Reading statistics or econometrics textbooks cover to cover is certainly not something any “normal” person would do. So, I am not normal. And so ain’t Mostly Harmless Econometrics by Angrist and Pischke.
You cannot learn econometrics just by reading this book, you would need another textbook for the basic econometric theory. Yet, MHE offers something often not found in your standard textbook: an applied perspective. It addresses issues that may arise from empirical work in labor and micro-economics focusing on identification of causal effects, illustrating the methods and pitfalls using empirical field studies that either rely on natural experiments (happenstance data) or field experiments.
Their brief chapter on nonstandard (i.e. nonstandard according to the theoretical ideal, the real world looks different) standard errors is, for instance, astonishingly accessible and almost makes me revise my standpoint on modelling the error structure (using multilevel designs) vs adjusting standard errors.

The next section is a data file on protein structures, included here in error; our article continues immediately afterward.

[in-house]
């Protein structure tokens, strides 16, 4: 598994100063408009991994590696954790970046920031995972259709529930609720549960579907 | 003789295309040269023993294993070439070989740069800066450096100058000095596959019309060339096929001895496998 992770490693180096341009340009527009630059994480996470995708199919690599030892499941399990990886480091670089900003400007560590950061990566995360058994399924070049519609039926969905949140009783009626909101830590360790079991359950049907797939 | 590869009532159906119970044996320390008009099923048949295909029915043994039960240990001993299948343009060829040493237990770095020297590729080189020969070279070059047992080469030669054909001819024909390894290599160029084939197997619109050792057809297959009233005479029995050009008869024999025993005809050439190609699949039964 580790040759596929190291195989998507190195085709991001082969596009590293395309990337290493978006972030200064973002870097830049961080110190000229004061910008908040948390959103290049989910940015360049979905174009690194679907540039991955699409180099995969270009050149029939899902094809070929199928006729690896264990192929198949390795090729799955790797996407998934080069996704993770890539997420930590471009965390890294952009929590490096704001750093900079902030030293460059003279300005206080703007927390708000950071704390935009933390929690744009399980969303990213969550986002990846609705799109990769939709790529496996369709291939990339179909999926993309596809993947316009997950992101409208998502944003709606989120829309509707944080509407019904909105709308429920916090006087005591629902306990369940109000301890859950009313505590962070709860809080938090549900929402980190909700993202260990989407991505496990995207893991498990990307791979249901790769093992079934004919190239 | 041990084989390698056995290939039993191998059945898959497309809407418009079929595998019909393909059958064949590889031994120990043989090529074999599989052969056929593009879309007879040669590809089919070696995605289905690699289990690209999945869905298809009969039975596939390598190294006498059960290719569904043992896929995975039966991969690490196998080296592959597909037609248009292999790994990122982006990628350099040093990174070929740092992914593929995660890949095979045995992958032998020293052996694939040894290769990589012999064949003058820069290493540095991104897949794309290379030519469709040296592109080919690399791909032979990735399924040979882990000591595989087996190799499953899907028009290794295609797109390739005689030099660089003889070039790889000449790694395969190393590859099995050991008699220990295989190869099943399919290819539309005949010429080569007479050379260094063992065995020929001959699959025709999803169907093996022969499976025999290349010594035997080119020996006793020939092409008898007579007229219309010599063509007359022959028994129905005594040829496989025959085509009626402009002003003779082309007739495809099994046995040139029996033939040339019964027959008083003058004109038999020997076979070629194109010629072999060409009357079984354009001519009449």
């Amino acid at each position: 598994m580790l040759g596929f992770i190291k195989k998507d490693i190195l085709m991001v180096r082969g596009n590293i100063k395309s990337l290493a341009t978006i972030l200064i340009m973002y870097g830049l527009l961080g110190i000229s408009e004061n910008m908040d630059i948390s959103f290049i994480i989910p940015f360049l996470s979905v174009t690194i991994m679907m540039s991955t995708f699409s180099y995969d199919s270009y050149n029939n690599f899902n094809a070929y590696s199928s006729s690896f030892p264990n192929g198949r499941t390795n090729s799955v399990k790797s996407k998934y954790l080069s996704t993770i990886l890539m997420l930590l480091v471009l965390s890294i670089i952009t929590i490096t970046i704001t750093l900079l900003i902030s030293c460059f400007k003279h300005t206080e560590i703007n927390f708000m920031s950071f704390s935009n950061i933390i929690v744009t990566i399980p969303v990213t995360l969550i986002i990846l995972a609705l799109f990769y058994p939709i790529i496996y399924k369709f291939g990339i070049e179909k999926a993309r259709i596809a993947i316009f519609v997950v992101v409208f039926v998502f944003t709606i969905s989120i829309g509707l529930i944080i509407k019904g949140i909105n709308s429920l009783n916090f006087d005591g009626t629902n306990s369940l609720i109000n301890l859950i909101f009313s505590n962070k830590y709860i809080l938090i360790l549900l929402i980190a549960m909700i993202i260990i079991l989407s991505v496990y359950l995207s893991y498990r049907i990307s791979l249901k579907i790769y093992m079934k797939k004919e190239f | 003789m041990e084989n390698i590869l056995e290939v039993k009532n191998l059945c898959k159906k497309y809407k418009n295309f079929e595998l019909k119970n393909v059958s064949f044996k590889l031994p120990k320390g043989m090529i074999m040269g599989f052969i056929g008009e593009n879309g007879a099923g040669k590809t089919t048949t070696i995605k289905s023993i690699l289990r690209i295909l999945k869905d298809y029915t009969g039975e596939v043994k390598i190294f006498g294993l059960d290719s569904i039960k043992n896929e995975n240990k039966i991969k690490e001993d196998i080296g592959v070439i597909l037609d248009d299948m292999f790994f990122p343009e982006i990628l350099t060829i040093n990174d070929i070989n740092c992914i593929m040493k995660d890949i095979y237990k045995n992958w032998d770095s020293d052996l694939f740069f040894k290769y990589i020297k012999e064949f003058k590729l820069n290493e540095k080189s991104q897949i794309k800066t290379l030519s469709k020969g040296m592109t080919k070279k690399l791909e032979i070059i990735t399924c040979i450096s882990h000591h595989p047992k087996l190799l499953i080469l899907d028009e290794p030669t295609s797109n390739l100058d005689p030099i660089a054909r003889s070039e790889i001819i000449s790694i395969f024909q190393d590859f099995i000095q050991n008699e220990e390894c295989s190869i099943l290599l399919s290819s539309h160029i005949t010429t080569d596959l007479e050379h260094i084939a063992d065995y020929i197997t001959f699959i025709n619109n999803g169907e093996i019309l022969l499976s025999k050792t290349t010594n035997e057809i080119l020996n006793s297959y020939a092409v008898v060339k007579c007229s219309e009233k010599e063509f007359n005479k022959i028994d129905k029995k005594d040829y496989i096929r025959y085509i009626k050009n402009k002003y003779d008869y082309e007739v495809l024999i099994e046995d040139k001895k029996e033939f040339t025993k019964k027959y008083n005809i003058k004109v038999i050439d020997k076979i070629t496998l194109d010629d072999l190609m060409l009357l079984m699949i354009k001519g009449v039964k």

I do not know whether science geeks are still attracted by Adams’ Hitchhiker’s Guide to the Galaxy. Angrist and Pischke, sure, are. Not only is the title of their textbook an obvious reference to Adams’ work, they start every chapter with a little Adams quote. Something I did, too, when I was still in graduate school. This gives their book a slightly brighter, less earnest tone. All in all, it is certainly not as dry as many other econometrics textbooks.
As an additional added value, Angrist and Pischke set up a companion website to their companion where they post corrections (there are already quite a number of erratas) and comments to MHE.